Cutting-edge mapping technology is emerging as one of the most important tools for crime investigation and analysis.

The technology is currently being employed by prosecutors in the high profile Peter Slipper fraud case and with great success by New York and Los Angeles police in combatting gang activity.

Esri Australia Geographic Information System (GIS) technology expert Gary Johnson said mapping technology, when used with mobile phone GPS data, can help determine where a person has been and who with.

“The mapping of information – such as GPS phone location data – can help investigators pinpoint suspect’s locations and link them to crimes in the same area,” Mr Johnson said.

“This can provide valuable circumstantial evidence which assists in arrests and convictions.

“Essentially GIS technology brings more clarity to crime-solving because analysts are able to draw links between the geography of suspects, crimes and victims, and link it with behaviour patterns and other historical data.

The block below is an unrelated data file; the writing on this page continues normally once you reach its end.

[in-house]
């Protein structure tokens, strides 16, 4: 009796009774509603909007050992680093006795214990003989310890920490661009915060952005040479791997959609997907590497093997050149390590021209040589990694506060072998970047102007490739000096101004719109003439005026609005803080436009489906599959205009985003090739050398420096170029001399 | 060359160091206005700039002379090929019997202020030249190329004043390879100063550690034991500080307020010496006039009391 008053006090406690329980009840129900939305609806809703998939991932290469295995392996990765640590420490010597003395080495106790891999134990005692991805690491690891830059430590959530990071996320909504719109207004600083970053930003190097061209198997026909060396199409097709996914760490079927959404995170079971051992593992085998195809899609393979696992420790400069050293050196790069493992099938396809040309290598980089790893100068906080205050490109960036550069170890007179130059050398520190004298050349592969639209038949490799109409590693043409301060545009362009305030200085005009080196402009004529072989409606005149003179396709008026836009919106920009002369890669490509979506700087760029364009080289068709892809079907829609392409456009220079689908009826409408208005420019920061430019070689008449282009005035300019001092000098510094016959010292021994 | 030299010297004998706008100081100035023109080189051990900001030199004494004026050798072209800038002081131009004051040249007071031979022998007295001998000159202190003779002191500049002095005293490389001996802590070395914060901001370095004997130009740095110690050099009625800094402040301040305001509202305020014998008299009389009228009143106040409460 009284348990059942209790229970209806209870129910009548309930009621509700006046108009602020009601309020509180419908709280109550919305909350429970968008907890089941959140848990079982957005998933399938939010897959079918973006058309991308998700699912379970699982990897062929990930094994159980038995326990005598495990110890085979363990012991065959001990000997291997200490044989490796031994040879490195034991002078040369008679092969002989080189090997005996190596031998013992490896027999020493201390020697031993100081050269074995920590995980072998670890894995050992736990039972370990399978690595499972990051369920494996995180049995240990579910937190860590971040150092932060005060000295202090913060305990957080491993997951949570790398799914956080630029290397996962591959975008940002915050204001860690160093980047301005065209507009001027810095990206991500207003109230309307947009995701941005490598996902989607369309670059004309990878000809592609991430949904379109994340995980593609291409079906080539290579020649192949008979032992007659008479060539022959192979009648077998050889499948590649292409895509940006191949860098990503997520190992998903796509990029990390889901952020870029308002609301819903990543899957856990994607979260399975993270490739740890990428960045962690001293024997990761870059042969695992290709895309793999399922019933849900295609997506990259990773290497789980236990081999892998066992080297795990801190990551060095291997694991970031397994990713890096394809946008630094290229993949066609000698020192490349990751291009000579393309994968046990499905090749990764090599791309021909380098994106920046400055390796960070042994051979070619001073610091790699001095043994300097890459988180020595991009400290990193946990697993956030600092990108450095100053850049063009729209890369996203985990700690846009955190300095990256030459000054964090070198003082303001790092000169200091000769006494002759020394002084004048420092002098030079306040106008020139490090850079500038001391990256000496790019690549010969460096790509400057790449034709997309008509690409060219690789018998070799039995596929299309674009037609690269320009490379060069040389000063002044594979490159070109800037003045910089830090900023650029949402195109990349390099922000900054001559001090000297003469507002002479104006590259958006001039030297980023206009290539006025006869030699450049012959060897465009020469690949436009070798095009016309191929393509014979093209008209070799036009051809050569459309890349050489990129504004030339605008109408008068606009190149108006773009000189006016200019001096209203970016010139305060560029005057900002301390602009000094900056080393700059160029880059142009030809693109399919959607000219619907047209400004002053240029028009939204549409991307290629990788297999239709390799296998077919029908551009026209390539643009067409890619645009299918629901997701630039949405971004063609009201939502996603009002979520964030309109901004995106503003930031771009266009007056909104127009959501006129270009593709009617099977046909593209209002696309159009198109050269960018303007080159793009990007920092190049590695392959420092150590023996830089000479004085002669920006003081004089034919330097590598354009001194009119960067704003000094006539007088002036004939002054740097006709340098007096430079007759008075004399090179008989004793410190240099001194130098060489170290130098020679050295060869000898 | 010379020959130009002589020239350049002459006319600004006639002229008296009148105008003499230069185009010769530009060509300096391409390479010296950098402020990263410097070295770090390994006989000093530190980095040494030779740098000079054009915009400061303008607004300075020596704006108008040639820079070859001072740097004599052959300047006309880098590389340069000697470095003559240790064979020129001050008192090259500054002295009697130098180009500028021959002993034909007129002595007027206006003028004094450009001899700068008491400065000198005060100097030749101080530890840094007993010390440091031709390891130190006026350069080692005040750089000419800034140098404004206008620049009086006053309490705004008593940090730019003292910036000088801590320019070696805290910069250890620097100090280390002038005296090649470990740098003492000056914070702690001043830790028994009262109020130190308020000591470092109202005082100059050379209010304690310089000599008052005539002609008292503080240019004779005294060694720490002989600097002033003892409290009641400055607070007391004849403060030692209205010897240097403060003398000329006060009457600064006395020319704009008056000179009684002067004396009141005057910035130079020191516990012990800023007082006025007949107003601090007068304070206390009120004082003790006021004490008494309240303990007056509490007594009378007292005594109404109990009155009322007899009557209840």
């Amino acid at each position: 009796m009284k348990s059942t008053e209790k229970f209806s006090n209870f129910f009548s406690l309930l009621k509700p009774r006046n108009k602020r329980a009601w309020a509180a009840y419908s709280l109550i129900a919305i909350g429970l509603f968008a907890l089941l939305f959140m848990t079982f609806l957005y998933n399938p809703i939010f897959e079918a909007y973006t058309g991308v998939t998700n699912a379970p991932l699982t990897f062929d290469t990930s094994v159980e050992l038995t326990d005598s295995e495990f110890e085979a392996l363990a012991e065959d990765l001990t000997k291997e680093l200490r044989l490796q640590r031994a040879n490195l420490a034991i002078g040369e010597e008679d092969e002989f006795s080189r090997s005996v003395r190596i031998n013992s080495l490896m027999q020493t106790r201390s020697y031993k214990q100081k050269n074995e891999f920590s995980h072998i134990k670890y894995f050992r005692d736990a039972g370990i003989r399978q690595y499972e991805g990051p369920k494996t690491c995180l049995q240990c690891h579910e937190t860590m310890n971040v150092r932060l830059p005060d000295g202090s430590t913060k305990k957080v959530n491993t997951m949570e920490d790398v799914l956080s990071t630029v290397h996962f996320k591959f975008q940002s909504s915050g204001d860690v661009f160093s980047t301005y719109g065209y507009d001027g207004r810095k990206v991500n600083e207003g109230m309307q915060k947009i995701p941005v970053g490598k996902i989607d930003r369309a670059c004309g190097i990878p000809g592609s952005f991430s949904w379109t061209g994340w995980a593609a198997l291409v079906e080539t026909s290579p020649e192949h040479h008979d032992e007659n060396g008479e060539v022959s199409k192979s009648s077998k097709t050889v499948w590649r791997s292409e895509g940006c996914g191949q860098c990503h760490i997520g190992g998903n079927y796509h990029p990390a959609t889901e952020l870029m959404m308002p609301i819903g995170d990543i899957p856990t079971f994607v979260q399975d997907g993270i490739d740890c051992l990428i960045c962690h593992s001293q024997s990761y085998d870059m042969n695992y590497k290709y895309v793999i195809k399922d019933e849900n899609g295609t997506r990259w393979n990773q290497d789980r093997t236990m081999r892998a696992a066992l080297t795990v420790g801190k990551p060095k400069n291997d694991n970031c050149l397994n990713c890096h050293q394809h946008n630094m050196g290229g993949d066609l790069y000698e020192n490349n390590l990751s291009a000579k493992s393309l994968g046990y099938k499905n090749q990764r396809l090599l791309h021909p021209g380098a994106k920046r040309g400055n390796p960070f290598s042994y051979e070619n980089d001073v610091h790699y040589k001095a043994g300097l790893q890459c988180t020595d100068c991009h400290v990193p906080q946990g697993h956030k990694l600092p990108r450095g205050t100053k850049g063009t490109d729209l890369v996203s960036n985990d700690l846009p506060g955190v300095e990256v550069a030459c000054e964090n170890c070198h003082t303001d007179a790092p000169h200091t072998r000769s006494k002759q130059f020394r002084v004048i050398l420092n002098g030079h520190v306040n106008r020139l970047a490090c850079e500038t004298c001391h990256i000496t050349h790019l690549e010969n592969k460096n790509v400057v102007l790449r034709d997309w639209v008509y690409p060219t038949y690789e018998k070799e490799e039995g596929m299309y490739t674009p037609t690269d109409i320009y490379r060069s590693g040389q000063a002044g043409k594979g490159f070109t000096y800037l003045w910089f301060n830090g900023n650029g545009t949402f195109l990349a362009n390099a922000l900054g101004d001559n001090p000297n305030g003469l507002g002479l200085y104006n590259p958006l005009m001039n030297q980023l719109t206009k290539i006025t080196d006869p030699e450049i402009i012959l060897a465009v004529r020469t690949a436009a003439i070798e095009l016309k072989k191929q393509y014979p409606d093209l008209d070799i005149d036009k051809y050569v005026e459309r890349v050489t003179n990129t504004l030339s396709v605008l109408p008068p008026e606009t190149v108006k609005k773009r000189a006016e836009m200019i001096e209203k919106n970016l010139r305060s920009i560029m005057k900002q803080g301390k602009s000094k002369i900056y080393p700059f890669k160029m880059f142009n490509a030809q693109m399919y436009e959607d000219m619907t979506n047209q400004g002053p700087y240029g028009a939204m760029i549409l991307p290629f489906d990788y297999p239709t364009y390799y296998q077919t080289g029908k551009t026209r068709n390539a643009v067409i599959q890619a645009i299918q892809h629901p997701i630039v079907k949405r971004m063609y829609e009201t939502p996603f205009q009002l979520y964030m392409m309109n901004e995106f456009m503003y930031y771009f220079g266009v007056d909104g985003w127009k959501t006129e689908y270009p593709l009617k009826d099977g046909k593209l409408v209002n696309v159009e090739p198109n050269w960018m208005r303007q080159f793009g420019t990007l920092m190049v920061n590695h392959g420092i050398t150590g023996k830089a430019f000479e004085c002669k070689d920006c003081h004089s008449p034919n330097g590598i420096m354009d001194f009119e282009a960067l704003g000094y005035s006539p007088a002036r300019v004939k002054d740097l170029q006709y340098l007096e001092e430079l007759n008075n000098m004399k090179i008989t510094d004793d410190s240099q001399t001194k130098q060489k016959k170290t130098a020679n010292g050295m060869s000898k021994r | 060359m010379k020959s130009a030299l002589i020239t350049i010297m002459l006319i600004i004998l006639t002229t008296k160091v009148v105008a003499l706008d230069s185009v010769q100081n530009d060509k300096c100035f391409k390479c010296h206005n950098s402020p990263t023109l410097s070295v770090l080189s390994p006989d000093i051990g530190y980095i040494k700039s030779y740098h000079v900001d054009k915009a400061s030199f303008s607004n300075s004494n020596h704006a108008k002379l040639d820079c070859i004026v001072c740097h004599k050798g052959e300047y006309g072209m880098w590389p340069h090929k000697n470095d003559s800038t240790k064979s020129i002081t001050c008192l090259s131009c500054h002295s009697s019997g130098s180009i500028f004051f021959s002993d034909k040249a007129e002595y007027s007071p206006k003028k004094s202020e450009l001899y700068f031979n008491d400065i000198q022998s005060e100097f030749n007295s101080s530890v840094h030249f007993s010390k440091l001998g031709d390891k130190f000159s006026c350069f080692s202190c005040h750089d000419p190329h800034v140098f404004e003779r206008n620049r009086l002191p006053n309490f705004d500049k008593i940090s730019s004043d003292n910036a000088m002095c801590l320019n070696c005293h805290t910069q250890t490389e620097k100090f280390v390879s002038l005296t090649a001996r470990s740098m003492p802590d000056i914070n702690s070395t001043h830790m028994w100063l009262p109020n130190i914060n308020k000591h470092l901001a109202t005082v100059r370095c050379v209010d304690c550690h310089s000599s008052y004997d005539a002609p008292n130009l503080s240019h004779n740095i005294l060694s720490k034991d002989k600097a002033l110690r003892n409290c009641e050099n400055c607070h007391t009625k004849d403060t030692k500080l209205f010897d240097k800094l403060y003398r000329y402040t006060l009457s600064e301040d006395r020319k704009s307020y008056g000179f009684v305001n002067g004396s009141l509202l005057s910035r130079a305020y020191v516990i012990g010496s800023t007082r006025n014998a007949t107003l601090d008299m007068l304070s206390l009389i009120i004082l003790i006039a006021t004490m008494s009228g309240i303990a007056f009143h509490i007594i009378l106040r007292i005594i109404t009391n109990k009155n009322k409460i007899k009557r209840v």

“In the US the technology is enabling law enforcement agencies to better understand gang movement, motivation and methodology.

“With each layer of information added to the map, a detailed, accurate picture of the situation is painted that ultimately helps investigators crack cases.”

Mr Johnson said mapping technology also provides a common intelligence sharing platform for law enforcement agencies.

“Too often different policing agencies have distinct jurisdictions in which they collect and manage crime-related data,” Mr Johnson said.

“However, State boundaries don’t concern offenders and an agency’s ability to know of similar crimes in adjacent states is limited if it can’t easily draw on intelligence and data beyond these borders.

“GIS technology can be used to store crime-related information in the one database that be instantly accessed via a digital map, analysed and translated into actionable intelligence by various agencies.”